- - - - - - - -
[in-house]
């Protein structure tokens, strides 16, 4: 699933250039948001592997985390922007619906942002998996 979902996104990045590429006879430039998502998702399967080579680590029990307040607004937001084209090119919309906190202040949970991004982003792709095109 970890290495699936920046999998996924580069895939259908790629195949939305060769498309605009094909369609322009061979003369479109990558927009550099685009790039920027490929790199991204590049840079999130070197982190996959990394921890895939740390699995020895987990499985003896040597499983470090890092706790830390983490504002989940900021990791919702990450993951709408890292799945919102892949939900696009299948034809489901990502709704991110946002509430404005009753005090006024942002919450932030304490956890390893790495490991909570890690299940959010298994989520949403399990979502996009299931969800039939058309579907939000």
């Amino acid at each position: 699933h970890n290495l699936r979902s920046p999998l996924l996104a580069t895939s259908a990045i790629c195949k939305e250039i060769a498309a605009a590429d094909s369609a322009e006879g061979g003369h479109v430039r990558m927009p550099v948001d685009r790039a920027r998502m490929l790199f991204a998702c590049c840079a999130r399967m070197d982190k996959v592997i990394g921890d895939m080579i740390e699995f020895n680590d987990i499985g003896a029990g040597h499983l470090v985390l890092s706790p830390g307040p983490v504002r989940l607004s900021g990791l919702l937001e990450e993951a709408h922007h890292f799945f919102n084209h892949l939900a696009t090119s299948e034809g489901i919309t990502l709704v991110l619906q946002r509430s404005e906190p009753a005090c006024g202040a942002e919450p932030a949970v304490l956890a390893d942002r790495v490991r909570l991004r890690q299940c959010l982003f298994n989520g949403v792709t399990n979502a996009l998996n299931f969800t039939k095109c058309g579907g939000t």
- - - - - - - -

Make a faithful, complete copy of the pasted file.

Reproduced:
[in-house]
């Protein structure tokens, strides 16, 4: 699933250039948001592997985390922007619906942002998996 979902996104990045590429006879430039998502998702399967080579680590029990307040607004937001084209090119919309906190202040949970991004982003792709095109 970890290495699936920046999998996924580069895939259908790629195949939305060769498309605009094909369609322009061979003369479109990558927009550099685009790039920027490929790199991204590049840079999130070197982190996959990394921890895939740390699995020895987990499985003896040597499983470090890092706790830390983490504002989940900021990791919702990450993951709408890292799945919102892949939900696009299948034809489901990502709704991110946002509430404005009753005090006024942002919450932030304490956890390893790495490991909570890690299940959010298994989520949403399990979502996009299931969800039939058309579907939000």
């Amino acid at each position: 699933h970890n290495l699936r979902s920046p999998l996924l996104a580069t895939s259908a990045i790629c195949k939305e250039i060769a498309a605009a590429d094909s369609a322009e006879g061979g003369h479109v430039r990558m927009p550099v948001d685009r790039a920027r998502m490929l790199f991204a998702c590049c840079a999130r399967m070197d982190k996959v592997i990394g921890d895939m080579i740390e699995f020895n680590d987990i499985g003896a029990g040597h499983l470090v985390l890092s706790p830390g307040p983490v504002r989940l607004s900021g990791l919702l937001e990450e993951a709408h922007h890292f799945f919102n084209h892949l939900a696009t090119s299948e034809g489901i919309t990502l709704v991110l619906q946002r509430s404005e906190p009753a005090c006024g202040a942002e919450p932030a949970v304490l956890a390893d942002r790495v490991r909570l991004r890690q299940c959010l982003f298994n989520g949403v792709t399990n979502a996009l998996n299931f969800t039939k095109c058309g579907g939000t």